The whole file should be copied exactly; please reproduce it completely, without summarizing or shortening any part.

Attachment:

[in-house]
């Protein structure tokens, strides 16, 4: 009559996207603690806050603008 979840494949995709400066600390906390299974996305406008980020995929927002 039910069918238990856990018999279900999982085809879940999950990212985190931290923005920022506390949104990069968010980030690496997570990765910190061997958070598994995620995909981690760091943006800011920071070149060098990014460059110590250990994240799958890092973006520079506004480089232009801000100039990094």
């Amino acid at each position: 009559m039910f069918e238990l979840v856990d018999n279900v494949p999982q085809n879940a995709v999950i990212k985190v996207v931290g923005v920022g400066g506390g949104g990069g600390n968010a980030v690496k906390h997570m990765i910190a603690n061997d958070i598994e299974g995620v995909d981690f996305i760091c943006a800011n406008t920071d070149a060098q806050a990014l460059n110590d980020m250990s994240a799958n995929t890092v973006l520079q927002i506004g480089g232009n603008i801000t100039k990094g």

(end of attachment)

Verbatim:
[in-house]
């Protein structure tokens, strides 16, 4: 009559996207603690806050603008 979840494949995709400066600390906390299974996305406008980020995929927002 039910069918238990856990018999279900999982085809879940999950990212985190931290923005920022506390949104990069968010980030690496997570990765910190061997958070598994995620995909981690760091943006800011920071070149060098990014460059110590250990994240799958890092973006520079506004480089232009801000100039990094």
């Amino acid at each position: 009559m039910f069918e238990l979840v856990d018999n279900v494949p999982q085809n879940a995709v999950i990212k985190v996207v931290g923005v920022g400066g506390g949104g990069g600390n968010a980030v690496k906390h997570m990765i910190a603690n061997d958070i598994e299974g995620v995909d981690f996305i760091c943006a800011n406008t920071d070149a060098q806050a990014l460059n110590d980020m250990s994240a799958n995929t890092v973006l520079q927002i506004g480089g232009n603008i801000t100039k990094g």